But there are 2 layers missing, and their absence is leading people in some cases to do the wrong things.
Because data fusion and analytics is at the top, it’s tempting to conclude that it’s the objective, the thing that everything else builds towards, the end in itself.
It makes people think the more data, the better. There is no reference to a business objective and the cost/benefit associated with that achieving.
It ignores people and business processes. It suggests that we don’t need to think about who does what, and what responsibility they each have. And this means that the outputs of data fusion and analysis are likely either not to get into use at all or to fall out of use.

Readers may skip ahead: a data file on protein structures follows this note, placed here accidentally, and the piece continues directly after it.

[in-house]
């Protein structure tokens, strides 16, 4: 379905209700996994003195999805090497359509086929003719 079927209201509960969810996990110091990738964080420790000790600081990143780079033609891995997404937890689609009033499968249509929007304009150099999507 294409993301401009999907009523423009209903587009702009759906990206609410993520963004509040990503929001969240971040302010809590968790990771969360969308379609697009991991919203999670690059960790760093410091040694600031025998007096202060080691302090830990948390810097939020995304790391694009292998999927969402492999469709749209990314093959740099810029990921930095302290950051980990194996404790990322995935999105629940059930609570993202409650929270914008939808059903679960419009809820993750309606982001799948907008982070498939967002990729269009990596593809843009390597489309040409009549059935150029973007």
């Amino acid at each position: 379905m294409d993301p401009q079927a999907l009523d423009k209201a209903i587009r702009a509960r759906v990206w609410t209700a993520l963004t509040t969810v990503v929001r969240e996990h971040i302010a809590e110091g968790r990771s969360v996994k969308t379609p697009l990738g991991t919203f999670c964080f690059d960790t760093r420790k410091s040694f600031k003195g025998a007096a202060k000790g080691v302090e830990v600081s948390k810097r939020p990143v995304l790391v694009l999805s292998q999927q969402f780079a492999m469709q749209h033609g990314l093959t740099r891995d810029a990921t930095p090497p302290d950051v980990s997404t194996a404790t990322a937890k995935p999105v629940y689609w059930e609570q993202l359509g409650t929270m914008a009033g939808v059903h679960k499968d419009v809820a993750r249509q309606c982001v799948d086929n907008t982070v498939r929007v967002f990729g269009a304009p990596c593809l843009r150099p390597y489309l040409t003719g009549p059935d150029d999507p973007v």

The 2 missing layers are therefore:
People and process
Our favourite example is requests for more frequent dialups by battery powered loggers. The cost of this is battery life, and battery exchange is often as expensive as the battery itself, even more so if your loggers don’t have batteries that can be changed in the field.
What no one can explain is why more frequent data delivery is needed, to what use it will cost-effectively be put, and what anyone will do with the output.
“There is more to water distribution than pipes and valves..” begins the SWAN article. One might add “There is more to water distribution than data fusion and analysis.”
It’s time to add the missing layers, update the construct and provide a complete picture and better guidance to the industry.